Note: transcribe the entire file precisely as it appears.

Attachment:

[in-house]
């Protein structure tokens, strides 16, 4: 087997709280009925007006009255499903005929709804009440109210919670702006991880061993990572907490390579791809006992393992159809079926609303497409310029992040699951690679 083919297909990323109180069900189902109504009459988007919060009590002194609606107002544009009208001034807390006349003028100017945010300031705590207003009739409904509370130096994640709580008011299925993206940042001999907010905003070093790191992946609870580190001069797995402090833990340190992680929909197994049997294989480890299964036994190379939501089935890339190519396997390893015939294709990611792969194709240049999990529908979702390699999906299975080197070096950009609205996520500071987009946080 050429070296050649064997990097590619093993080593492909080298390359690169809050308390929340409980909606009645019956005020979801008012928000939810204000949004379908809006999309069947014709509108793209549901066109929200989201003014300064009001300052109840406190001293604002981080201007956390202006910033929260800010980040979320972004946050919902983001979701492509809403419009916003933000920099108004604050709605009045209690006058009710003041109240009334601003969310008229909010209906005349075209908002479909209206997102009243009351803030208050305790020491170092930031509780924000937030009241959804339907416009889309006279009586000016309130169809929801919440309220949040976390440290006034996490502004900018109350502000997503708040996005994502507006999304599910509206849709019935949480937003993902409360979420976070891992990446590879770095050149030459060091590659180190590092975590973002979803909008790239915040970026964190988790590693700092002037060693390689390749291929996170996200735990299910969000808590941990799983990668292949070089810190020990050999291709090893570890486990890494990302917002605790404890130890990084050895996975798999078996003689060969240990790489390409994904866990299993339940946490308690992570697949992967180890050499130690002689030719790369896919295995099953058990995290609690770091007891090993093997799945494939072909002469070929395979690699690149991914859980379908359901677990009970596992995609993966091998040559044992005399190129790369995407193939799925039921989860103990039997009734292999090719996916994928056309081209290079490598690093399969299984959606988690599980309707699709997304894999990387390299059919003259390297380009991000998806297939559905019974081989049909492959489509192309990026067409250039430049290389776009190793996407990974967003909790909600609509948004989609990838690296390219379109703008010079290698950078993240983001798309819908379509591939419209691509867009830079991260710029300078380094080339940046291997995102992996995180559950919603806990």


[in-house]
């Protein structure tokens, strides 16, 4: 087997709280009925007006009255499903005929709804009440109210919670702006991880061993990572907490390579791809006992393992159809079926609303497409310029992040699951690679 083919297909990323109180069900189902109504009459988007919060009590002194609606107002544009009208001034807390006349003028100017945010300031705590207003009739409904509370130096994640709580008011299925993206940042001999907010905003070093790191992946609870580190001069797995402090833990340190992680929909197994049997294989480890299964036994190379939501089935890339190519396997390893015939294709990611792969194709240049999990529908979702390699999906299975080197070096950009609205996520500071987009946080 050429070296050649064997990097590619093993080593492909080298390359690169809050308390929340409980909606009645019956005020979801008012928000939810204000949004379908809006999309069947014709509108793209549901066109929200989201003014300064009001300052109840406190001293604002981080201007956390202006910033929260800010980040979320972004946050919902983001979701492509809403419009916003933000920099108004604050709605009045209690006058009710003041109240009334601003969310008229909010209906005349075209908002479909209206997102009243009351803030208050305790020491170092930031509780924000937030009241959804339907416009889309006279009586000016309130169809929801919440309220949040976390440290006034996490502004900018109350502000997503708040996005994502507006999304599910509206849709019935949480937003993902409360979420976070891992990446590879770095050149030459060091590659180190590092975590973002979803909008790239915040970026964190988790590693700092002037060693390689390749291929996170996200735990299910969000808590941990799983990668292949070089810190020990050999291709090893570890486990890494990302917002605790404890130890990084050895996975798999078996003689060969240990790489390409994904866990299993339940946490308690992570697949992967180890050499130690002689030719790369896919295995099953058990995290609690770091007891090993093997799945494939072909002469070929395979690699690149991914859980379908359901677990009970596992995609993966091998040559044992005399190129790369995407193939799925039921989860103990039997009734292999090719996916994928056309081209290079490598690093399969299984959606988690599980309707699709997304894999990387390299059919003259390297380009991000998806297939559905019974081989049909492959489509192309990026067409250039430049290389776009190793996407990974967003909790909600609509948004989609990838690296390219379109703008010079290698950078993240983001798309819908379509591939419209691509867009830079991260710029300078380094080339940046291997995102992996995180559950919603806990």